This doesn’t mean I wont check out links that interest me.  Just that I will probably be more in the comment-back club than I used to.  I hope people understand.

-I also will not be quite so new release focused.  Now that work has stabilized again a lot of my reading will be audio format.  While some publishers do keep me in the now with audio books it is still easier to grab older books from the library for this purpose.

-Most importantly I am going to try some shorter reviews.  500 words don’t come as easy as they used to.  Sometimes the words flow like water and when the inspiration hits so be it, I will write.  But expect more two/three paragraph reviews with some quick thoughts when it is all I can come up with.

My goal is to not burn out completely and walk away because I know if I do that again it is probably for the last time.  Hopefully these changes will make it happen.

Thank you for reading.

Fantasy Review: ‘Godblind’ by Anna Stephens

Imagine if you will your favorite surprises or shocking moments from book or film. We don’t learn who Soze really is until the film’s final scene. Vader drops a parenting line at the end of the second outing. And more than one person got hooked on A Game of Thrones when the person being set up as the series protagonist gets the ax.

It actually isn’t easy to pull of because for a surprise to be shocking there has to be some emotional involvement. Some build up is needed and the reader has to have a connection to the characters involved. Without this the ‘surprise’ will land with a thud. And if the entirety of the story is spun off of this particular plot twist…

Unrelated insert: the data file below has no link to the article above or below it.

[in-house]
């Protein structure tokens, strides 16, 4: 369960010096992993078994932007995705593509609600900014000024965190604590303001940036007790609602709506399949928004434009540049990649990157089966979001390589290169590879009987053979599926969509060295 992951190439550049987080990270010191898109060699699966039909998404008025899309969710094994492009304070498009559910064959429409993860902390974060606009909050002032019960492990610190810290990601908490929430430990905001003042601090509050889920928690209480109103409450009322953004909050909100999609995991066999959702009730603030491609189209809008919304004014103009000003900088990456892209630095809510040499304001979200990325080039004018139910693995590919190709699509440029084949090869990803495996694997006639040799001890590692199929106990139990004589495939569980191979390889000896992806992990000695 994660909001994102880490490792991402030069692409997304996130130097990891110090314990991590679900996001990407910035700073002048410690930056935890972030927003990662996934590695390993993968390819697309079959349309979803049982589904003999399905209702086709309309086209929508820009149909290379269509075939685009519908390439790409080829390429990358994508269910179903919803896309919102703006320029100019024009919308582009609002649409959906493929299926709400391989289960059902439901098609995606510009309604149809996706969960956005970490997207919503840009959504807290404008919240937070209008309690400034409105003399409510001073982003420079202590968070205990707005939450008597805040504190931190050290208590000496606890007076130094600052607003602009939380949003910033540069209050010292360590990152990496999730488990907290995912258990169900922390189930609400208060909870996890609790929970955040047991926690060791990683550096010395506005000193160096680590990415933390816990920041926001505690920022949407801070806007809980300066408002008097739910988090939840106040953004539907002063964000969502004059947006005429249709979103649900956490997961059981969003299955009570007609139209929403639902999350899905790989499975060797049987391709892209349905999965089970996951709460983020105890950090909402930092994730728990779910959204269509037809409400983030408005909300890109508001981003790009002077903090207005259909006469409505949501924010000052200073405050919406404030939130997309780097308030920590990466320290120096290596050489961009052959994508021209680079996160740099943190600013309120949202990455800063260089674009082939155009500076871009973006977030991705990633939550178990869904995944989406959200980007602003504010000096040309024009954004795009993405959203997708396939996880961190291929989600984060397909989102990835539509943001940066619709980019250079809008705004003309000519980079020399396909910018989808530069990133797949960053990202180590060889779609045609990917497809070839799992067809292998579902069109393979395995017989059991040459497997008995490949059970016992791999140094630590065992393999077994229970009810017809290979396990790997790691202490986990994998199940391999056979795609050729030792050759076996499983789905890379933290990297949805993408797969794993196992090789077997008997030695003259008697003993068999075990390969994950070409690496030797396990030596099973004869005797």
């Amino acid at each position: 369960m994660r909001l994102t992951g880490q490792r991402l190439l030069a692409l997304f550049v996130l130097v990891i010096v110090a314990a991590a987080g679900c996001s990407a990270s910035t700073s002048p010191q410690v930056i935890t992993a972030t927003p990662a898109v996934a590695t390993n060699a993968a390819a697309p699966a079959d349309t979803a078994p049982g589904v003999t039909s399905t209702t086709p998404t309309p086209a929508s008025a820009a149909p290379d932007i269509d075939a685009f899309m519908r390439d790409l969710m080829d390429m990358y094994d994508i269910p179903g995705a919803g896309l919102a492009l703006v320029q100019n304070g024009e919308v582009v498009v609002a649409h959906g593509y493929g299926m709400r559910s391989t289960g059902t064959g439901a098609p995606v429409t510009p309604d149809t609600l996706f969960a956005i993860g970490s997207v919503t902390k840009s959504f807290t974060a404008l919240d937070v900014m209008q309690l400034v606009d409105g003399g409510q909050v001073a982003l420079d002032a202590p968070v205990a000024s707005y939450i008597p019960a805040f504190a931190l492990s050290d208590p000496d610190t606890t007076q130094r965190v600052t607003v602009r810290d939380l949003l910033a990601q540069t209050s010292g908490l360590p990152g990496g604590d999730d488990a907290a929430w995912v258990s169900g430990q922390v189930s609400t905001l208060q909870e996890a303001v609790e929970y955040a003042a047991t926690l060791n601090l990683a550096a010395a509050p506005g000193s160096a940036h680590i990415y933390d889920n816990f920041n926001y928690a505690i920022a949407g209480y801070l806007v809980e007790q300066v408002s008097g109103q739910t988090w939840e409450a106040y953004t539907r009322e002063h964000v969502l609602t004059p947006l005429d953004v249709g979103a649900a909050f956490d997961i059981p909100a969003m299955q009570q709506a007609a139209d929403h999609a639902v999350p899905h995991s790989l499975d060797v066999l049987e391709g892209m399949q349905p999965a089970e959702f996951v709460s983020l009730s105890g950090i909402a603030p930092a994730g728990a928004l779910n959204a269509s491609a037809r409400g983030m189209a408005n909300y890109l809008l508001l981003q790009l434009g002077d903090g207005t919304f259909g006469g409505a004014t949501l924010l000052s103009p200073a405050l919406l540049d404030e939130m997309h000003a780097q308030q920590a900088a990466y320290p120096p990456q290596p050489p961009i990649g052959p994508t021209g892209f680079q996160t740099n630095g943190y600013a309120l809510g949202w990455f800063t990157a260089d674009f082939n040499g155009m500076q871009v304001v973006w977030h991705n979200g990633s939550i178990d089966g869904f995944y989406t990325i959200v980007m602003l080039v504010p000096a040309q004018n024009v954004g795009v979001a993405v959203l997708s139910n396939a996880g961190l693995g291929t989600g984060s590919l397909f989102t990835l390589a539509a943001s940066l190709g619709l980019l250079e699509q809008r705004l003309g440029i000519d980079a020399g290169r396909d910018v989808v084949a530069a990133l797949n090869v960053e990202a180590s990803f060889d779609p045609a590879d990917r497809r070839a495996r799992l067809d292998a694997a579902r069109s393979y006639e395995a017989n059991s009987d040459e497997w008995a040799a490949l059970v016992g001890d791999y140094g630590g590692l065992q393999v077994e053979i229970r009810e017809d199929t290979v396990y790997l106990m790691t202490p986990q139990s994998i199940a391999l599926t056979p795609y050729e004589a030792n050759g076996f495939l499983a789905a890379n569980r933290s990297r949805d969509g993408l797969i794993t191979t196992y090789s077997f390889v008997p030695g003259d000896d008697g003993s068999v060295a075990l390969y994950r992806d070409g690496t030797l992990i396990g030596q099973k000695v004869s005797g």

Frankly I was mostly bored. Continue reading

Sci-Fi Review: ‘The Prey of Gods’ by Nicky Drayden

There are time when all the pieces come together. Sometimes that is because the pieces are made to be together; a dark lord chasing the orphaned farm boy and the like. But to make all the pieces come together when said pieces are a virtual grab bag of randomness takes a bit more skill. Robot uprising, pissed off demi-god, young girl with the power to naturally nuke a town, hallucinations that are real and not real and real again. All tied together in a neat little…oh who I am kidding, it was a glorious mess. But a glorious mess that all works out if one is really paying attention.

The Prey of Gods starts with a young man worrying about the state of of his private parts and mentally cussing out the man who decided circumcision should come by ritual in the teens rather than infancy. We can go ahead and call his story the sanest plot line of the book followed by a politician with a secret wannabe pop star identity. From there all the crazy elements are introduced one by one, then moved around in a wonderful whirlwind until everything important comes together in flash bang of a conclusion. Yes I just mixed metaphors like a boss, but that is only because I wanted to get in on this crazy game. Continue reading

Q & A: Nicky Drayden Talks ‘The Prey of Gods’

Nicky DraydenOne of my most highly anticipated novels this year is The Prey of Gods, a debut from Nicky Drayden with a cover that caught my eye and a blurb that made my heart start thumping.  I have read it, and a review will be up next week consisting mostly of me jumping up and down for joy and yelling at people to listen to me when I tell them to pick up a book.  And as I am wont to I then begged for the opportunity to ask the author a few questions.

Thankfully I once again got a yes.  But first the vitals!  The Prey of Gods by Nicky Drayden, release date of June 13, 2017 from Harper Voyager.

In South Africa, the future looks promising. Personal robots are making life easier for the working class. The government is harnessing renewable energy to provide infrastructure for the poor. And in the bustling coastal town of Port Elizabeth, the economy is booming thanks to the genetic engineering industry which has found a welcome home there. Yes—the days to come are looking very good for South Africans. That is, if they can survive the present challenges: